Lease option

Also called rent to own, this is a powerful technique to increase profitability.

It consists of two documents: a normal lease and an Option Agreement.

The normal lease should always include 3 months in advance: first, last (legally called advance rent), and deposit (this can be higher than a month's rent).

Why? Because in case of eviction, landlord cannot legally repossess the deposit, that is there to safeguard damages to real property and it does not belong to him, but the advance rent does, it is landlord's money.

The option simply states that the optionor has right of first refusal to buy that property at the end of the lease. Options cost about 10 to 15% percent of purchase price of property or any agreed amount between optionor (tenant) and optionee (landlord).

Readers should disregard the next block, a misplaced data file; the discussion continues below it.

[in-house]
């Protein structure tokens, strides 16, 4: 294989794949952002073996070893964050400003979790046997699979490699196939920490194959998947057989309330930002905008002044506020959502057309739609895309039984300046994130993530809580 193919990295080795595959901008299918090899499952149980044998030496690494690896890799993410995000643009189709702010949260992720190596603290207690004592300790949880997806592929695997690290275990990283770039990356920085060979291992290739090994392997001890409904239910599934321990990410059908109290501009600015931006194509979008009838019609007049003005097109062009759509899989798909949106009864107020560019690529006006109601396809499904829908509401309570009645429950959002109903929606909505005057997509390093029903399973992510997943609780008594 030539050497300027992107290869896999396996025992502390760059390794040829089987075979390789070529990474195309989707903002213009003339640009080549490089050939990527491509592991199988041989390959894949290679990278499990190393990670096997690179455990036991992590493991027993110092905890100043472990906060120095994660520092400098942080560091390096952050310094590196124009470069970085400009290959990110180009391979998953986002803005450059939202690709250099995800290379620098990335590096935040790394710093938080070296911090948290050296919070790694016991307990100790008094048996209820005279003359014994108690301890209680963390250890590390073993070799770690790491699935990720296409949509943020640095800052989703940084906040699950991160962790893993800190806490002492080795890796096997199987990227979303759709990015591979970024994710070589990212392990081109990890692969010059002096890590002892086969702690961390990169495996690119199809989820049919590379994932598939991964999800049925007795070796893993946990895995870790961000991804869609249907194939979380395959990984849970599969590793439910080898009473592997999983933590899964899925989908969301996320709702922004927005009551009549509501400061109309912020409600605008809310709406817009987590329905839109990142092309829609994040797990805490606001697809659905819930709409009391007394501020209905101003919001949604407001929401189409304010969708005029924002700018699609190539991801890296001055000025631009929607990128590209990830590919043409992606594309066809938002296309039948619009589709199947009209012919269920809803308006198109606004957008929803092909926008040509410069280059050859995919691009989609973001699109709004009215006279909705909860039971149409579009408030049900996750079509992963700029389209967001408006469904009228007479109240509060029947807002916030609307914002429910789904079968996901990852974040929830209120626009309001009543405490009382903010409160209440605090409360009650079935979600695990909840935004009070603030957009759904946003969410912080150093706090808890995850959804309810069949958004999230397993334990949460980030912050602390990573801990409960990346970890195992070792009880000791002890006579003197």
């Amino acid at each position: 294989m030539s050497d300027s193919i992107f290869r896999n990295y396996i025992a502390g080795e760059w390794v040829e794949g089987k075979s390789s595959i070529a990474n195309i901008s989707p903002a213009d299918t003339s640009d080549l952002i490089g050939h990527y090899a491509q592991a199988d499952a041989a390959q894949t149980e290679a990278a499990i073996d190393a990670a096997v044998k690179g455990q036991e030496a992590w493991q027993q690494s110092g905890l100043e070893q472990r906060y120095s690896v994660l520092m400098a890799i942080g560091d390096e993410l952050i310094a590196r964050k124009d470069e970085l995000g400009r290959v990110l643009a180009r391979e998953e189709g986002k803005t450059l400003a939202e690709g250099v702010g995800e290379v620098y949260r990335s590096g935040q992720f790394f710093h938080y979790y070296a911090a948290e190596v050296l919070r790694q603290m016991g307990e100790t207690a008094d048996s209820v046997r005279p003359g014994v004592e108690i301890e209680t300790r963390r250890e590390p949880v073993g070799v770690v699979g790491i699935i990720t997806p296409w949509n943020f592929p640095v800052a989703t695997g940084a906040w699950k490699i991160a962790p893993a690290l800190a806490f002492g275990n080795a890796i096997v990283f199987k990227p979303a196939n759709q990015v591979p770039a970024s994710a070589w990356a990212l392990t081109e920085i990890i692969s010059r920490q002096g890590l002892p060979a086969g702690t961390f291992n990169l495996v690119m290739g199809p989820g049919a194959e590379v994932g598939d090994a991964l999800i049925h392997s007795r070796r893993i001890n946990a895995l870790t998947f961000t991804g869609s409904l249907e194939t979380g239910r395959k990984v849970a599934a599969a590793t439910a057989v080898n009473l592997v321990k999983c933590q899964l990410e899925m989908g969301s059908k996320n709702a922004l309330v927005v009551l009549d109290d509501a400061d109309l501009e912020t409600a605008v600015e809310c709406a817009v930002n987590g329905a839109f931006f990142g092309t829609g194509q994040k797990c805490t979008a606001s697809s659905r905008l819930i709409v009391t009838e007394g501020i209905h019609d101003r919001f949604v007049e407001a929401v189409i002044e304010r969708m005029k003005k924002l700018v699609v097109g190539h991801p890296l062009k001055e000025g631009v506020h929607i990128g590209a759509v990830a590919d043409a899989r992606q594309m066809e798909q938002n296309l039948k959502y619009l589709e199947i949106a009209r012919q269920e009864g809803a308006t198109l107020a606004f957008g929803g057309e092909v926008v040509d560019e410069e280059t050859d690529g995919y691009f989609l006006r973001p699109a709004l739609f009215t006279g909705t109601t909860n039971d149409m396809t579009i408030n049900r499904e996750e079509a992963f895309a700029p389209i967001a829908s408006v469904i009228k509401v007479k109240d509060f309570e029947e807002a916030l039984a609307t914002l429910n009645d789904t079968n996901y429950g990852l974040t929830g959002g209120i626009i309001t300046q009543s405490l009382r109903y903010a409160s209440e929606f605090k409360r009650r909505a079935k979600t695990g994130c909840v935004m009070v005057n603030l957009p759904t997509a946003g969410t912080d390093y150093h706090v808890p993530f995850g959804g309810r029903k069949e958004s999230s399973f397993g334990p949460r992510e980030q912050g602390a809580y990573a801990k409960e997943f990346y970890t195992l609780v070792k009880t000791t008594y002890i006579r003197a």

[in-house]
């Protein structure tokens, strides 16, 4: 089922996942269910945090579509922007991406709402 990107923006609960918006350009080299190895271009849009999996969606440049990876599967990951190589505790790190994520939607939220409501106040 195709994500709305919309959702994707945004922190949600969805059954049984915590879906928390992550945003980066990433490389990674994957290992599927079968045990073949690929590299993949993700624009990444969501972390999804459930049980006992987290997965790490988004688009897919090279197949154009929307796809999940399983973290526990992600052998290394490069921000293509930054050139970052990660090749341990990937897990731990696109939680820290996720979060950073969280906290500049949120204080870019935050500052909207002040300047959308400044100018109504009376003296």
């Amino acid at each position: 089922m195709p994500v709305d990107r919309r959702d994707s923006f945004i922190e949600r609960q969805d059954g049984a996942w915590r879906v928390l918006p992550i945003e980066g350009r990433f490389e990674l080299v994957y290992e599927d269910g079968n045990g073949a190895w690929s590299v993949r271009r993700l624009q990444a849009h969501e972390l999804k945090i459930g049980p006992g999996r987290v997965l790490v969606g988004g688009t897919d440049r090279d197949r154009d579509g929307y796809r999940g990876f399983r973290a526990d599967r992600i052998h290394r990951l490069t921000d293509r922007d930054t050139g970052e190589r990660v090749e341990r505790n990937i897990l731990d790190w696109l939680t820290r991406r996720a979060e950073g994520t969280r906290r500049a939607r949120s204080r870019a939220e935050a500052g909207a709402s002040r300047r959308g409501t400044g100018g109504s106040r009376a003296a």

Options should be made non-refundable and with an expiration date of 30 days after lease terminates, this does not confer any right to tenant to overstay his lease and become a heavily fined holdover tenant, also options should be made to explicitly state that the lease does not confer any equitable interest in the property.

Finally, options have to mention a purchase price but make it contingent on fair market value at the time of purchase, to be stipulated by a licensed appraiser, that is how the seller gets to keep the benefits of appreciation.

An added benefit is that optionors tend to take care of the property more than a normal tenant, since they think they would be able to buy it later on.

An option Agreement obliges the seller to sell but not the buyer to buy, the advantage to the landlord is that renters rarely execute their option, so the property reverts to the landlord who gets to keep the rent and the option, and is free to restart the transaction.